Rehabilitation and return to work plans for psychological injuries
Julia Bunn, Queensland President of the Australian Rehabilitation Providers’ Association (ARPA), will consider practical strategies to assist insurers to develop effective rehabilitation and return to work (RRTW) plans for primary and secondary psychological claims.
Although psychological claims can be typically more complex and longer in duration, with a person-centred approach and effective planning with the help of an expert health provider, a successful return to work outcome can be achieved for the benefit of the injured worker and employer.
In her presentation, Julia will discuss primary and secondary psychological injuries and the health benefits of good work, Superfriend’s ‘Taking Action’ best practice framework for the management of psychological claims, and why early intervention and support is crucial for psychological injuries, and how to capture this in a RRTW plan.
Julia will also look at the roles of various stakeholders who should be involved in RRTW planning, including the injured worker, the insurer, the employer/rehabilitation and return to work coordinator supporting recovery at work, and treating health providers. She will discuss:
- how a suitable duties program sits within a RRTW plan
- when and why it may be necessary to refer assessment of RRTW needs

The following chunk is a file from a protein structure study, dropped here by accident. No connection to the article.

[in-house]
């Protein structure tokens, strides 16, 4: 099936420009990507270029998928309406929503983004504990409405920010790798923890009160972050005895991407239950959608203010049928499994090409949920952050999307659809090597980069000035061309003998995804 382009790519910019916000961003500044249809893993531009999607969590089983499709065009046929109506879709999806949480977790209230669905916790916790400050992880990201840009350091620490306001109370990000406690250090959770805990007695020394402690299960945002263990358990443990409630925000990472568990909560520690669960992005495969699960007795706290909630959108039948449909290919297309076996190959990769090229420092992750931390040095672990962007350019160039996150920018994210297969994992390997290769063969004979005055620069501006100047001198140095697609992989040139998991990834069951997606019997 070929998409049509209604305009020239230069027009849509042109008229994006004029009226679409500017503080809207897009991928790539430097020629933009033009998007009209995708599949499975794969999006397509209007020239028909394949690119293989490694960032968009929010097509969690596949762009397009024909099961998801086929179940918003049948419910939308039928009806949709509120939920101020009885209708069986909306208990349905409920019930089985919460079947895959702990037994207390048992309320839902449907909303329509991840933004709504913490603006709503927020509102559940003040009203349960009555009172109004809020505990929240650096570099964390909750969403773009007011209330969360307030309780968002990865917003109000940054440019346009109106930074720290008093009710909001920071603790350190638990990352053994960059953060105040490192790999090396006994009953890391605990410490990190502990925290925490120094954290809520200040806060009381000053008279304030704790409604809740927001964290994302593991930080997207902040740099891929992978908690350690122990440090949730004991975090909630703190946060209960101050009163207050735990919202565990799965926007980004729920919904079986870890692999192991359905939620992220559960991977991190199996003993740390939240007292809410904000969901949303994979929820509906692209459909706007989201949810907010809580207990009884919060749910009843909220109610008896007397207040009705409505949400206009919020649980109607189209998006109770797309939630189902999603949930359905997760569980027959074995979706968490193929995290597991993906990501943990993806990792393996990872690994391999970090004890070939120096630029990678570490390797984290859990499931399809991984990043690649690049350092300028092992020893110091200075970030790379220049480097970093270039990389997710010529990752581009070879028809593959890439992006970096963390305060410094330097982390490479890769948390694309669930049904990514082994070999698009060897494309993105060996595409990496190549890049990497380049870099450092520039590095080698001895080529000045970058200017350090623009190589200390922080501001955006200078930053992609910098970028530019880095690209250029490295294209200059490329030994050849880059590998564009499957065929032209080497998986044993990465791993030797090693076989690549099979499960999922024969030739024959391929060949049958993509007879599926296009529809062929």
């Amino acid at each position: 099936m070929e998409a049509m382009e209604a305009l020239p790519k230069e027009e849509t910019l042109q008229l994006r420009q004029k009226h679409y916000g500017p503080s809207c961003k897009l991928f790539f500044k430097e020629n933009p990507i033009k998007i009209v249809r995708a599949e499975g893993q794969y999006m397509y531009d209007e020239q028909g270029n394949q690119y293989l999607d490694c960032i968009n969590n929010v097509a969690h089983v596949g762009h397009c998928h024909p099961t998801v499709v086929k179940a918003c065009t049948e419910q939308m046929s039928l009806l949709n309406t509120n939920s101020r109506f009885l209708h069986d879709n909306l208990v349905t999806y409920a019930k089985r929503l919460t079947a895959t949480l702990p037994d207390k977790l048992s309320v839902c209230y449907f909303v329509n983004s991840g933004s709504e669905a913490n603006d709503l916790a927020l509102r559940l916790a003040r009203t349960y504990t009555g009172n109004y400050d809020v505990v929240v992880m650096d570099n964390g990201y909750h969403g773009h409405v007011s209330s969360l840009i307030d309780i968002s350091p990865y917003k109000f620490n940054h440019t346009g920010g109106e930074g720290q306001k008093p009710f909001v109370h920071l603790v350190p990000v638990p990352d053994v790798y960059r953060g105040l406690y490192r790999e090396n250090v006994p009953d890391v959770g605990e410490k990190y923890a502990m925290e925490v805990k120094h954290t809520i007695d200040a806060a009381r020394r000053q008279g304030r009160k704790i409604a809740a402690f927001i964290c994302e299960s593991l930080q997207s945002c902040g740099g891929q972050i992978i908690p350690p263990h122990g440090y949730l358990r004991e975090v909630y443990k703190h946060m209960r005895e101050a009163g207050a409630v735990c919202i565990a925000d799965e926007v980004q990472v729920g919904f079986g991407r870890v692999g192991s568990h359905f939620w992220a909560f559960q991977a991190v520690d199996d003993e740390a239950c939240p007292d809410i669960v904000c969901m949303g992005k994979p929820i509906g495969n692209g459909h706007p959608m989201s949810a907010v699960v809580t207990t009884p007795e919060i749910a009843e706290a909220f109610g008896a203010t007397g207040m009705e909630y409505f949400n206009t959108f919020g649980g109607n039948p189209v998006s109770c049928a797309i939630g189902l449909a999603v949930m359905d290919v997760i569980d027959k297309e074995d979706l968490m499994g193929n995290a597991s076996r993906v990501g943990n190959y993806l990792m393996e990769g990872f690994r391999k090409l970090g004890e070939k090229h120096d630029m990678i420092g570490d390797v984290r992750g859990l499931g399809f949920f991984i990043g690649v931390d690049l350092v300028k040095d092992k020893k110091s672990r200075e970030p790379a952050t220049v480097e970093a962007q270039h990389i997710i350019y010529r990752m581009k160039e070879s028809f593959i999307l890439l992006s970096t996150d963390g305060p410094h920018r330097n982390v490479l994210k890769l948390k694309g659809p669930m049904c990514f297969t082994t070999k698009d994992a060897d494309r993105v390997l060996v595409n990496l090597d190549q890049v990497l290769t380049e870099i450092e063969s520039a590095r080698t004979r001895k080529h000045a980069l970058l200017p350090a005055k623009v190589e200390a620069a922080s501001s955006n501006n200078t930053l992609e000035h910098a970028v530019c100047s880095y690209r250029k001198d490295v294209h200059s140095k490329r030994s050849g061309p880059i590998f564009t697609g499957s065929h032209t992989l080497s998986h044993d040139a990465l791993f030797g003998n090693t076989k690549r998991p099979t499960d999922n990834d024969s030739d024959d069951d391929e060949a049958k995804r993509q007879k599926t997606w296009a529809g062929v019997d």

- what makes a case complex
- when to seek expert health provider assistance
- what support you can expect to receive from a workplace rehabilitation provider
- ways the RRTW plan facilitates effective collaboration between all stakeholders.
Julia’s presentation will align with the soon to be released Rehabilitation and return to work plan guideline – for insurers and the Accredited rehabilitation and return to work program guideline – for insurers.
Key learning outcomes:
- Best practice RRTW planning is person-centred, takes a biopsychosocial approach, considers barriers/enablers to RRTW, is goal-directed and is documented (a written plan).
- While documenting a RRTW plan it is the insurer’s responsibility; an effective plan is a collaboration between the injured worker, the insurer, the employer supporting recovery at work, and treating health providers.
- There is no ‘one size fits all’ RRTW plan. The level of detail will depend on the complexity of the worker’s injury and their individual rehabilitation needs.
- Early intervention and support are crucial to achieving better RRTW outcomes for workers experiencing a psychological injury.
- Workplace rehabilitation providers can support you with complex cases.